Monday, December 17, 2012

Starting An Information Security Program

Many people have to face the daunting task of starting a security program in their company and in many cases they are not security professionals but rather the guys  doing operations because the small and medium businesses cannot afford a dedicated position. Also, it is probably the case that many of them are sent to a boot camp or training course and then they have to figure out the next steps.

I have to say that I am not a security professional neither, but I have been doing operations for many years and I would like to share my experiences.  Of course you do not have to trust me because I do not have a paper hanging on the wall saying that I am CISSP or something similar. On the other hand, working in the trenches teaches you more than any book or certification.

 The first thing you have to take into account is that buying expensive devices will not make you more secure. They are helpful to mitigate common non-targeted attacks and they will eliminate the standard noise coming from Internet, but a clever attacker will always find ways around. It you want to make an impact, you have to start from the ground up and build a solid foundation. These are my recommendations:


  • Create policies, procedures and standards. If  all the systems are built in the same way, all the changes are documented and everybody in operations work under the same rules, it will be more difficult to leave  systems running in the network with a configuration that may not be appropriate or with security holes . On the long run, probably they will be an easy target.
  • Use a tool to verify that all the systems comply with the policies. For example,  all the systems are at the same patch level, they have the same exact configuration, etc,...
  • Log all the configuration changes. Logging all the changes will allow you to be notified when an unexpected change in the configuration takes place and by whom. On top, it can be automatically reverted.
  • Catalogue your data according its value/confidentiality. Never store in the same place confidential information and the publicly accessible one. This applies for storage systems and also for servers. i.e. The same servers are hosting the public website, the Intranet and a document management system. Also applies to a storage system that keeps general purpose documents and also confidential information from management, accounting, etc...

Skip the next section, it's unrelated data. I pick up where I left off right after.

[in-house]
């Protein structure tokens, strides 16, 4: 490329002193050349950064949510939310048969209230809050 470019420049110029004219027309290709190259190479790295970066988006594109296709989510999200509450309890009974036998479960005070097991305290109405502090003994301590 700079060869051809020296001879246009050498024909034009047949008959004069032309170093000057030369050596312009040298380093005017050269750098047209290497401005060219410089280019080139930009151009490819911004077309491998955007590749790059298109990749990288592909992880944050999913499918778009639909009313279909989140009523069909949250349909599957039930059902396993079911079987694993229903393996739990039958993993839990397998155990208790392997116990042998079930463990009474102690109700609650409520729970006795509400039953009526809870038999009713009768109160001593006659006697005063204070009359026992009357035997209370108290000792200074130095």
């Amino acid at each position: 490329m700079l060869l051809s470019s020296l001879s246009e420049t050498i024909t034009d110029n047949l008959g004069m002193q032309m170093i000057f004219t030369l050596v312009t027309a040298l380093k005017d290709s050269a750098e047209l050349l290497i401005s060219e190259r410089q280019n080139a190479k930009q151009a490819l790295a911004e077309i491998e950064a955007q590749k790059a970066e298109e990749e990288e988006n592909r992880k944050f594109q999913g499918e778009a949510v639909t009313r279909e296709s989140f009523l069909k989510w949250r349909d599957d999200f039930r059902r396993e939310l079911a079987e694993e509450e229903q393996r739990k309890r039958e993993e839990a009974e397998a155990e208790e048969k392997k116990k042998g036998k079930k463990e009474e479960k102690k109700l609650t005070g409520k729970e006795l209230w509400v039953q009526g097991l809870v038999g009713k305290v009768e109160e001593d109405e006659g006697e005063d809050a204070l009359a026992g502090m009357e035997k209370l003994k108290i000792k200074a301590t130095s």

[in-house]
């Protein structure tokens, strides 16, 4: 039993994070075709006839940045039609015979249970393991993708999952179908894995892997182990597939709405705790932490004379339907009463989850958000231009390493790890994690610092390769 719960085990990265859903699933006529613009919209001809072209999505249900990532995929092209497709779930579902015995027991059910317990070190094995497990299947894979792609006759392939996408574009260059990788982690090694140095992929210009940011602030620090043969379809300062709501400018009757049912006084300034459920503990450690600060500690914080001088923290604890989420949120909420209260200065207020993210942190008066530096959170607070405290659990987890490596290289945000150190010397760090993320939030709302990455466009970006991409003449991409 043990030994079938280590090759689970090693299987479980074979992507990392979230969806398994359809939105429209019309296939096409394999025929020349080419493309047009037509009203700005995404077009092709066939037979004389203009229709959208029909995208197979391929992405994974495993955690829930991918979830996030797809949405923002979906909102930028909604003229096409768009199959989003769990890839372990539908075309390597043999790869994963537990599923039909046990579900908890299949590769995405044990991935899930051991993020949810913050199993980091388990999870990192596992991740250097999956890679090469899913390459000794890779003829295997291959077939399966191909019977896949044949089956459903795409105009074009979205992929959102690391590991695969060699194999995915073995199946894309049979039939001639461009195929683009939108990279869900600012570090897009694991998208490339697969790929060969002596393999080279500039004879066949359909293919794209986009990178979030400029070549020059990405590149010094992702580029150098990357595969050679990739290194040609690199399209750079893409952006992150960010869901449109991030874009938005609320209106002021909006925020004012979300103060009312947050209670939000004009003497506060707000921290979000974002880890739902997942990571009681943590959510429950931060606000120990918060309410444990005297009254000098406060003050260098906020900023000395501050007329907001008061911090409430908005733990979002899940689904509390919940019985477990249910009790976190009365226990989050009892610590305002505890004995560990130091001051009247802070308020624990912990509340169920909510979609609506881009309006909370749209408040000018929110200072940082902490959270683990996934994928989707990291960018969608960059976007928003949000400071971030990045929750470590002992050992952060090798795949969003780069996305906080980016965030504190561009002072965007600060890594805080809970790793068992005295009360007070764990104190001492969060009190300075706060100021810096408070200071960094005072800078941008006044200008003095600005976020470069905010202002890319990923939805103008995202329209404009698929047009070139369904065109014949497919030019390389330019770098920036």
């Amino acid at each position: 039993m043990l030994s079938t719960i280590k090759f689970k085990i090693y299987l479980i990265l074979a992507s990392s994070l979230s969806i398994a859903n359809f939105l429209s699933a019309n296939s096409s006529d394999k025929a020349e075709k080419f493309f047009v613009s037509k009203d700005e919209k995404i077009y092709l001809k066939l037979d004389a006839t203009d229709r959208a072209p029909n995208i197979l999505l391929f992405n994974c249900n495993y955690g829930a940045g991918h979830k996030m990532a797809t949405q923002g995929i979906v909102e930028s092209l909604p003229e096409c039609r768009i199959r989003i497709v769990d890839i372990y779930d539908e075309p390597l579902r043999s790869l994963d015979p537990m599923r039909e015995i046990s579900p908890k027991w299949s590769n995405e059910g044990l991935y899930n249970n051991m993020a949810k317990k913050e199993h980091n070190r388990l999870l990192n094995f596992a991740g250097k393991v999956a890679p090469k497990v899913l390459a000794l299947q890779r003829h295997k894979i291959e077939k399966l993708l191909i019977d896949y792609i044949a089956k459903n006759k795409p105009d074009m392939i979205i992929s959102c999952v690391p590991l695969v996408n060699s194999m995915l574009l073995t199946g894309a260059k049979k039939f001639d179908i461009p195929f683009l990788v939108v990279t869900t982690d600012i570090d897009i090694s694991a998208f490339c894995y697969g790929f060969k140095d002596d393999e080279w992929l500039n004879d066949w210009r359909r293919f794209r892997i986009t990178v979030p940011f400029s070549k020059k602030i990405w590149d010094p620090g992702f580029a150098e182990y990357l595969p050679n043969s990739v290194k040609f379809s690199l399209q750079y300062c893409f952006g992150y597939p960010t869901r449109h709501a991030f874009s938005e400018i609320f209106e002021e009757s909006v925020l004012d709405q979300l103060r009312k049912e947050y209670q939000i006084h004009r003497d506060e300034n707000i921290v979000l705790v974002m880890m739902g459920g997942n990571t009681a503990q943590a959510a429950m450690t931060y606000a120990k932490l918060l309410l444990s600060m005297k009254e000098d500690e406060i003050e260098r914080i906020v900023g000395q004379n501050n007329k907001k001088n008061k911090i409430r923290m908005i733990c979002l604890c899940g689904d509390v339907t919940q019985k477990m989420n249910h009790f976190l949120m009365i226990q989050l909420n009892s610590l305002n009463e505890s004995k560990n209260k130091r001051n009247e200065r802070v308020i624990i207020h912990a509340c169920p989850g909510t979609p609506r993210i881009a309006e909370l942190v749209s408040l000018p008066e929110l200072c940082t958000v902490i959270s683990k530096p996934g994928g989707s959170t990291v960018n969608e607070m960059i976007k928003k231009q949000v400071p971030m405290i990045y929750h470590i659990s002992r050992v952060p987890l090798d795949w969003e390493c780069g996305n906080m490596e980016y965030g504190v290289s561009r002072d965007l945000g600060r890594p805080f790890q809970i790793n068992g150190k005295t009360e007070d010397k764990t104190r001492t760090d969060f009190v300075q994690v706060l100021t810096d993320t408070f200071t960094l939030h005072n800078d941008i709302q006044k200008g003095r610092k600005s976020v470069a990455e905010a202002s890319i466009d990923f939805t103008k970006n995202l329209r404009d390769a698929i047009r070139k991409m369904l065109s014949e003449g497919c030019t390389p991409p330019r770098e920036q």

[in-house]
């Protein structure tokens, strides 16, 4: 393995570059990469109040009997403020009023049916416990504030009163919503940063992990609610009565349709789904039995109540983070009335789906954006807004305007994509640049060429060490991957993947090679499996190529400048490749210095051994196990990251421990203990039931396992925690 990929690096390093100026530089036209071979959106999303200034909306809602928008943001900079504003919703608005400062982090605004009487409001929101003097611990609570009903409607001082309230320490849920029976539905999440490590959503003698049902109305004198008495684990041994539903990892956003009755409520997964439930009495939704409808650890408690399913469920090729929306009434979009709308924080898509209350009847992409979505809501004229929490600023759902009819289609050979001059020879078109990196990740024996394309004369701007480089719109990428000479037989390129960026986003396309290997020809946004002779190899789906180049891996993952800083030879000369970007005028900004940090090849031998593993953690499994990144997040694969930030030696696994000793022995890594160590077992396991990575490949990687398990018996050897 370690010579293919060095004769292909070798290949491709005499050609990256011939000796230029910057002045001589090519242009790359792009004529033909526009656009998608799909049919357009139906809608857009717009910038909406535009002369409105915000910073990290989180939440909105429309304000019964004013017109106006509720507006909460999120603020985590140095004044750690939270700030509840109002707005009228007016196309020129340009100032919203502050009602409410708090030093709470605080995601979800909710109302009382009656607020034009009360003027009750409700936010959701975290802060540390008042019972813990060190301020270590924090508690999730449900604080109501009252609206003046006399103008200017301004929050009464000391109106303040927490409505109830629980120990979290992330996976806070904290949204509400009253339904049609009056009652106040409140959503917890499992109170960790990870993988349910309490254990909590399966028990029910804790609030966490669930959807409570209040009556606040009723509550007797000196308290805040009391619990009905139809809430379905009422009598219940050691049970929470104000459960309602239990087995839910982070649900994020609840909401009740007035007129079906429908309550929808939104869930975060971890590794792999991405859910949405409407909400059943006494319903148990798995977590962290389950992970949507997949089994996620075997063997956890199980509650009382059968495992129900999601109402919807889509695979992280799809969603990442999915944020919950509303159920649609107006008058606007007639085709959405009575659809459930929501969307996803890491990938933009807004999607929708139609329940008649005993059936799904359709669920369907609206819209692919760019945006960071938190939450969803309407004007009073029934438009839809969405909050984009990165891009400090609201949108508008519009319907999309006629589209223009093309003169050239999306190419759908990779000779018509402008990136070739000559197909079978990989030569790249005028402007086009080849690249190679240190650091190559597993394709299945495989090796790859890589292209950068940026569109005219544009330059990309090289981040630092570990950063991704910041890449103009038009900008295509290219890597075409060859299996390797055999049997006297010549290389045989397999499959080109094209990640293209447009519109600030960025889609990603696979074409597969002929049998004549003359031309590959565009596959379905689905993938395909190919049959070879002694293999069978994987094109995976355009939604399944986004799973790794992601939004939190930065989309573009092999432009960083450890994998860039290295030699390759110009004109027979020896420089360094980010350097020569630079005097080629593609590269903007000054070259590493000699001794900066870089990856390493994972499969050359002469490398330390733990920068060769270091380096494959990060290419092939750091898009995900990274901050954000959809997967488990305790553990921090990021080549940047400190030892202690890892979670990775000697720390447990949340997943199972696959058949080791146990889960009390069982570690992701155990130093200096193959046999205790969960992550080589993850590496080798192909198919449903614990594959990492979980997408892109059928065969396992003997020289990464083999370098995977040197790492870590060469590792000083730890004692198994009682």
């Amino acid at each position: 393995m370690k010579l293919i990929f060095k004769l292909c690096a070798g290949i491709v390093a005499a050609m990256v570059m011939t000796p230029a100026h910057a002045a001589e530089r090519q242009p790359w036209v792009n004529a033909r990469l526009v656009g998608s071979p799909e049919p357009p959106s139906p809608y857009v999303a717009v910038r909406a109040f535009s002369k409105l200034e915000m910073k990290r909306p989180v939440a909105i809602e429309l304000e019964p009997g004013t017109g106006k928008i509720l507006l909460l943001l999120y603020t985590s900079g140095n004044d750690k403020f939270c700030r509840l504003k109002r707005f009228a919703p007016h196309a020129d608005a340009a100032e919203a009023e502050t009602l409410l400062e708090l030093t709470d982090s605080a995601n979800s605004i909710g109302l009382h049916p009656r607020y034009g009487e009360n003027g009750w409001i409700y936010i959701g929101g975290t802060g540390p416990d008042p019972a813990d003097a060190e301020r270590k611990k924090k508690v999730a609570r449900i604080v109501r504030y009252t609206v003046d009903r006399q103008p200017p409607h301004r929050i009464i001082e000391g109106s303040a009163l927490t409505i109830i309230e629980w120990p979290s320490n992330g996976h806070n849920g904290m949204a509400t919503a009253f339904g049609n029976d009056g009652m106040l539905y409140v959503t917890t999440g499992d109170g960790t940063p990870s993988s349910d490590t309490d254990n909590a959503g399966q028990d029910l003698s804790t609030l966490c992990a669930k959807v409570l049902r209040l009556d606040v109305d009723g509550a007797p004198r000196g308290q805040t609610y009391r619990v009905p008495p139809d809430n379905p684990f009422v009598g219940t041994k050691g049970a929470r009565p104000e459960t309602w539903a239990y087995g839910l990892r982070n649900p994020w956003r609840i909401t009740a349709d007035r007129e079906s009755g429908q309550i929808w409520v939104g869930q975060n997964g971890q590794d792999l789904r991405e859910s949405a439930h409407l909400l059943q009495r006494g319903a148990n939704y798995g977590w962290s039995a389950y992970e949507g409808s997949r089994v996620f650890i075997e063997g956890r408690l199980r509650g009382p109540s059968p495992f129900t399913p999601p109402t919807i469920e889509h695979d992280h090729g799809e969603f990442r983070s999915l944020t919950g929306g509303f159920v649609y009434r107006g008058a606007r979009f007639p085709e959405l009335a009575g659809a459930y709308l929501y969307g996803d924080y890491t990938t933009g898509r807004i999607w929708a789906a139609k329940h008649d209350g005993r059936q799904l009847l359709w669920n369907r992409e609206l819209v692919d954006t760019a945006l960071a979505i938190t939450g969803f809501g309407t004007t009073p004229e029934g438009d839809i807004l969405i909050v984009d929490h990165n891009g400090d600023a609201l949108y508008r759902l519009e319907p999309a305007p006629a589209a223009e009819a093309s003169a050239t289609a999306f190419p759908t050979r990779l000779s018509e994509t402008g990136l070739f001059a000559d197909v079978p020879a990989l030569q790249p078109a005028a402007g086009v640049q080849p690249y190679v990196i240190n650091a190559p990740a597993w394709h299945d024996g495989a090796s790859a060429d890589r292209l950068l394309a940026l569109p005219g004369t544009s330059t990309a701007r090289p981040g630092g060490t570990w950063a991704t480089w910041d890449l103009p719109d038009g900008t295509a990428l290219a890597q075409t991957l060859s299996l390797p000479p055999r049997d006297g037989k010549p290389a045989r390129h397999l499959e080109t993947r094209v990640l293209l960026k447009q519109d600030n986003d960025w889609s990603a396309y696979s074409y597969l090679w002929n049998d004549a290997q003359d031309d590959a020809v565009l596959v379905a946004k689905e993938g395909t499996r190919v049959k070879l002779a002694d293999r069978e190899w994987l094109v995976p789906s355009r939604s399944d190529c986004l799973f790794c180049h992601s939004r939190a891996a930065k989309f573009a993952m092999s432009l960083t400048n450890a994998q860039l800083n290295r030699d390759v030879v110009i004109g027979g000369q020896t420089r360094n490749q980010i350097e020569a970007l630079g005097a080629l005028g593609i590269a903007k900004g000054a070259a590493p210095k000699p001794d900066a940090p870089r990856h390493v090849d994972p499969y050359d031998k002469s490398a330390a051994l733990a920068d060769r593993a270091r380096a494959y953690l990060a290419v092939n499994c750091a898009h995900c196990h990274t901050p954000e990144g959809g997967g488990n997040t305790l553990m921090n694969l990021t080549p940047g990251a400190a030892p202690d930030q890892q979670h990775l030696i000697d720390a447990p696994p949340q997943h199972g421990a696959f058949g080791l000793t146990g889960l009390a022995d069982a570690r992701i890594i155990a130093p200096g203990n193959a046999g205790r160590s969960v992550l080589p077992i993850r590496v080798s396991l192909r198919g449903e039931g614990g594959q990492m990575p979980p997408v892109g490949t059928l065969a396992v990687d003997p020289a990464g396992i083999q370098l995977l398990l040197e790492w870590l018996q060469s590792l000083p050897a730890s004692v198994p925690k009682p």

• Access controls. Once the data is catalogued and segregated, apply all the needed access controls and network segmentation. Then, keep a log of all the access attempts (successful and failed),  network activity (.i.e. firewall logs and Netflow data from your routers/switches, full packet captures),  application proxies, etc..
  • Get to know what is normal in your environment. If you know what is normal in your organization,  everything else will be suspicious and you will have all the information to investigate and trace the source.

As you may notice,  applying all these ideas to an organization that has been running for many years without proper security policies is a long journey, but it will be worth the effort.

Friday, November 23, 2012

Enabling UTF-8 in FreeBSD

Note: this post is just a note to myself so I do not forget how to enable UTF-8 in FreeBSD.

I have not realized until today that FreeBSD does not enable UTF-8 by default, even though it is capable.   I  joined some IRC channels with German speakers some time ago and I always knew there was something wrong in the encoding but I was too lazy to fix it.

Today I had a few minutes to play with the settings in my Screen/Irssi configuration and I could not manage to make it work It is really frustrating... In fact, it was only working when UTF-8 was disabled in Screen, that is a good symptom.

After wondering for a while, a thought it could be the case that the problem comes from the locales, because (in theory) UTF-8 should be enabled everywhere. No!! It was not enabled in my FreeBSD box at home. Searching in Google I found this post explaining the steps.

The charset has to be enabled during the login process. This means we have to change /etc/login.conf or ~/.login_conf . Since I am only interested in having UTF support in the account running Irssi, I made the change there instead of making a global change.

The config is so easy. Edit  .login_conf in your Home directory.

me:\
        :charset=UTF-8:\
        :lang=en_US.UTF-8:\
        :setenv=LC_COLLATE=C:


Once this is done, it will only apply to new login sessions, so you have to exit Irssi and also close the Screen session.

Friday, October 12, 2012

Analyzing the Phalanx 2 Rootkit with Volatility

Andrew Case has written a great blog post in which he analyzes  the Linux rootkit Phalanx2 with Volatility.


He explains all the common steps:
  • Dump the memory with lime .
  • List hidden processes.
  • File descriptors opened by the hidden process ( open sockets!).
  • Network connections.
  • Hooked system callas
  • Recover